Former President Olusegun Obasanjo Image: www.homelandnewsng.com

By Mich Nnanna

Quite easily, almost everyone knows that Olusegun Mathew Okikiola Aremu Obasanjo (OBJ) was Nigeria’s military head of state from 1976 to 1979, and then civilian president from 1999 to 2007. He also allegedly tried a third term, but failed. However, apart from some other things widely known about this man of thorough-bred khaki, the picture that emerges after bringing together some of the defining events of his military and civilian careers show that OBJ was the first Goodluck in the annals of the presidency in Nigeria.

As a soldier, he should not be alien to conflict and war. But, perhaps, Chief Olusegun Obasanjo is one of the few soldiers whose success in both military and civilian arenas were defined more by turbulent things that would easily kill many. Orphaned at just 22, OBJ was undaunted. His life has been shaped by his military training, Nigeria’s Biafra civil war, fatal destines of two heads of state, and outcomes of coups in which he did not take part, but was part of their deadly targets.

His time as military and civilian president was flanked by two Abubakars. One, a predecessor, Abdusalami, imbued him with power, the other Atiku, turned to attack and take power from him. His time as military and civilian politician was also flanked by two Yar’Aduas. The first Yar’Adua succeeded him as chief of staff, supreme headquarters in 1976, and the second succeeded him as president in 2007.

Four wives, none living with him. Three diseased wives, and one ex-wife. For this, OBJ is the proud father of 20 children, one of them a Principal Program Manager for tech giant, Microsoft. Apart from a single pre-service training in India, OBJ almost exclusively received his military training in England mainly as a military engineer. He served Nigeria a lot in this capacity shortly before and shortly after the civil war. This brought him close to the corridors of power until he took centre-stage in 1979.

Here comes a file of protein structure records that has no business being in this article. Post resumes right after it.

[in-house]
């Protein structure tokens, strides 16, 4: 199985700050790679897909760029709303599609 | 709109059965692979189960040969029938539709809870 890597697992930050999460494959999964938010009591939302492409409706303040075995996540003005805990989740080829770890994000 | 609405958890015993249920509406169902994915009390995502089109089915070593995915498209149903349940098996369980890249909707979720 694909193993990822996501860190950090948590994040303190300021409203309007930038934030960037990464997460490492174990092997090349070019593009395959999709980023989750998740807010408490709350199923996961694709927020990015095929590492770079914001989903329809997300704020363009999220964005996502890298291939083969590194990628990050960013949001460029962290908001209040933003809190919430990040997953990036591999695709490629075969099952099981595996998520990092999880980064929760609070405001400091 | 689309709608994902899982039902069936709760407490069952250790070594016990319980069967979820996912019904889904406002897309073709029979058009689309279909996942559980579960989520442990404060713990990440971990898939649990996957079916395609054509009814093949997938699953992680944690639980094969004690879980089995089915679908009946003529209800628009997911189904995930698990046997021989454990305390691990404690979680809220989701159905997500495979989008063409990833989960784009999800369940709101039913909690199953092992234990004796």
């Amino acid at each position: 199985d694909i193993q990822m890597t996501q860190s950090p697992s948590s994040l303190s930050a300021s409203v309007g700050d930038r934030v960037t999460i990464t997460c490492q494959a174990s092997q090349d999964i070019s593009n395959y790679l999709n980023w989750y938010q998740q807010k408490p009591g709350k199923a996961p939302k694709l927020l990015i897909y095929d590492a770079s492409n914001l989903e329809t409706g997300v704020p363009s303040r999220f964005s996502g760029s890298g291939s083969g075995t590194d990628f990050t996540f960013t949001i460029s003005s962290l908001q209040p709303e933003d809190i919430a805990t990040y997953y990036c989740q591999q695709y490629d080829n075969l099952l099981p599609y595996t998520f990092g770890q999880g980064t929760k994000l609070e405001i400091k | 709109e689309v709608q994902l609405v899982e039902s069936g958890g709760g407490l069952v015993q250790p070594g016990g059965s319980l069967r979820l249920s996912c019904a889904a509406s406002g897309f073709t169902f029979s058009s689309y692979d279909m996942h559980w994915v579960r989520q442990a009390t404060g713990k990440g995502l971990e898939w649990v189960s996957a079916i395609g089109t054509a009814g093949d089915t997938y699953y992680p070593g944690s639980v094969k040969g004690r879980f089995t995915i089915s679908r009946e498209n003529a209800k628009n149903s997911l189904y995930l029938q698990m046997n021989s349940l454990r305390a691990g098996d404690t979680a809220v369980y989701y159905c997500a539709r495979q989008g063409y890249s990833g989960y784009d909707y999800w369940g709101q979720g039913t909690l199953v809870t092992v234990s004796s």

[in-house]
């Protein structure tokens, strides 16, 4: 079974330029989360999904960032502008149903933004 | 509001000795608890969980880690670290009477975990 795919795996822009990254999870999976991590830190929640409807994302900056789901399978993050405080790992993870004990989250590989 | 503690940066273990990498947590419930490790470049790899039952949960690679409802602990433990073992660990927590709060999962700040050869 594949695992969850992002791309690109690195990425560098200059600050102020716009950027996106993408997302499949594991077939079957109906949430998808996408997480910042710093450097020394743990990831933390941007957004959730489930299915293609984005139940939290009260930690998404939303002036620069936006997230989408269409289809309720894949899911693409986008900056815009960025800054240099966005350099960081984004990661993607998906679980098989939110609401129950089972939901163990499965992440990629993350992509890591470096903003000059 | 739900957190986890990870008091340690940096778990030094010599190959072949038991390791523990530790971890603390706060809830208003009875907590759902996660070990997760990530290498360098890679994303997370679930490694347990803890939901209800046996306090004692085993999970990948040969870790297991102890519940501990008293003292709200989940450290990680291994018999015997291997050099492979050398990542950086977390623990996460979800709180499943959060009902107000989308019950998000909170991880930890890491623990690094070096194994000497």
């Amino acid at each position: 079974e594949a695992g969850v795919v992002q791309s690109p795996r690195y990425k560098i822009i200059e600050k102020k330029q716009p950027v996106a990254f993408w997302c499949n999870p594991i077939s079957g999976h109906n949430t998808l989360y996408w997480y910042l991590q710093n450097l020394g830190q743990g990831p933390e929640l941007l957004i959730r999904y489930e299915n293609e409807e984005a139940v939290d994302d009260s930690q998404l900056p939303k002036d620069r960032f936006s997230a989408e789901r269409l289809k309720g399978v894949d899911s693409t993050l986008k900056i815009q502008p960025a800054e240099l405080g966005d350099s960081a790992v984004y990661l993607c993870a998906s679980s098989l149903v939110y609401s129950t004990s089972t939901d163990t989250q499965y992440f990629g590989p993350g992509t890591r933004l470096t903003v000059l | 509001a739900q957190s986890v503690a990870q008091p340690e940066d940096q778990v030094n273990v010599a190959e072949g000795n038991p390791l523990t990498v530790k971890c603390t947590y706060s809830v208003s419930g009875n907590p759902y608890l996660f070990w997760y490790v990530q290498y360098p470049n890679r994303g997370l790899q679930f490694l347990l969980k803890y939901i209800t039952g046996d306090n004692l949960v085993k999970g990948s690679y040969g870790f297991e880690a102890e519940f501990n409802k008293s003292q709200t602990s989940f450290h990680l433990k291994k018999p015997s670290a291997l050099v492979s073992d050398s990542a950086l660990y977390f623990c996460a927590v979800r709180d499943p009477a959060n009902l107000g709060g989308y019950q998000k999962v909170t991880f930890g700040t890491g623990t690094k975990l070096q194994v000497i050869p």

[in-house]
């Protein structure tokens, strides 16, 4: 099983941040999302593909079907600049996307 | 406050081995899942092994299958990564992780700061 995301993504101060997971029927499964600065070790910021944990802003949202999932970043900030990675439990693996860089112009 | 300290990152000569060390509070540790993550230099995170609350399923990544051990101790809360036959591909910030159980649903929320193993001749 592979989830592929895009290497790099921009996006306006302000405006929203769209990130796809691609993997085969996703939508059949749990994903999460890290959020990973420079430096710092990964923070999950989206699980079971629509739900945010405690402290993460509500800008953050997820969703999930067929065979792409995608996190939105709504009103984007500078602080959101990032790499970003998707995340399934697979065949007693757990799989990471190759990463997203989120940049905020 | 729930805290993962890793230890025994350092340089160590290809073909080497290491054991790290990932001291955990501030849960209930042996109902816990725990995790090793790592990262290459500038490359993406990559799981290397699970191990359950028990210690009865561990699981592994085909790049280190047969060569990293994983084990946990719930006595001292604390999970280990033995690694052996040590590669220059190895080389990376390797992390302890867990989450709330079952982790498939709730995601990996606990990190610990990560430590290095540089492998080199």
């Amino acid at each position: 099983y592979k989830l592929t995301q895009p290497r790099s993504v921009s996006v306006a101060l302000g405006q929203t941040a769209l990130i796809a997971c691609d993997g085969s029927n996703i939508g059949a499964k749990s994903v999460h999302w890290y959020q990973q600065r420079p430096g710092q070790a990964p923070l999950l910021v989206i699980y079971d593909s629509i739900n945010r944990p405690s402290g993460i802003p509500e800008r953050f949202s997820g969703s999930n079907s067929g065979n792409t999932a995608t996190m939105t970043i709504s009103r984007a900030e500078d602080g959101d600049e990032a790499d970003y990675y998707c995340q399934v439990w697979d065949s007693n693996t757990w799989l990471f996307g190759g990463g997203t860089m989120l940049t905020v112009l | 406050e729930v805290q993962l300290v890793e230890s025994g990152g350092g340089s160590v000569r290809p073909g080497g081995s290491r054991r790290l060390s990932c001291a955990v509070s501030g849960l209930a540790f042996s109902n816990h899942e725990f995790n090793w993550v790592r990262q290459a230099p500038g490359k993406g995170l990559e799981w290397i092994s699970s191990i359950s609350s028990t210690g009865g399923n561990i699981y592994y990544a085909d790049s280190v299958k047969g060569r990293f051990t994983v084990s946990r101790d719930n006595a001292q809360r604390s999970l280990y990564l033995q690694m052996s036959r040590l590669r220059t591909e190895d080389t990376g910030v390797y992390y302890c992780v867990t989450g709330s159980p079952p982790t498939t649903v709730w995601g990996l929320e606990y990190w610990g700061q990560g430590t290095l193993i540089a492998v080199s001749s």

Some of the best displays of military prowess and gallantry was done in India, where he put his engineering training to practice after serving a while in Nigeria in 1965. His most promotions and postings came during the civil war where he fought relentlessly, and indeed was to be the one who accepted Biafra’s surrender on January 12, 1970.

Twice his ascendancy to the presidency had something to do with the death of a serving president, both of them military. Military coups were also part of the process that threw him up as president. He participated in none, but became the biggest beneficiary of all. During both times, he had been marked for death, one as a serving federal minister following a coup in 1976, and the second as a political critic implicated in a phantom coup, imprisoned and marked for death in 1997-98.

He has been the lone public officer to serve through the longest period of the oil boom, first as a federal minister of works and housing (74-75) appointed by Murtala Mohammed to steer Nigeria’s oil wealth to upgrade housing and infrastructure in Nigeria, and second as a head of state from 1976 to 1979 when Nigeria swum in oil money, and literary did not know what to do with money. Third as a civilian president for eight years, 1999-2007.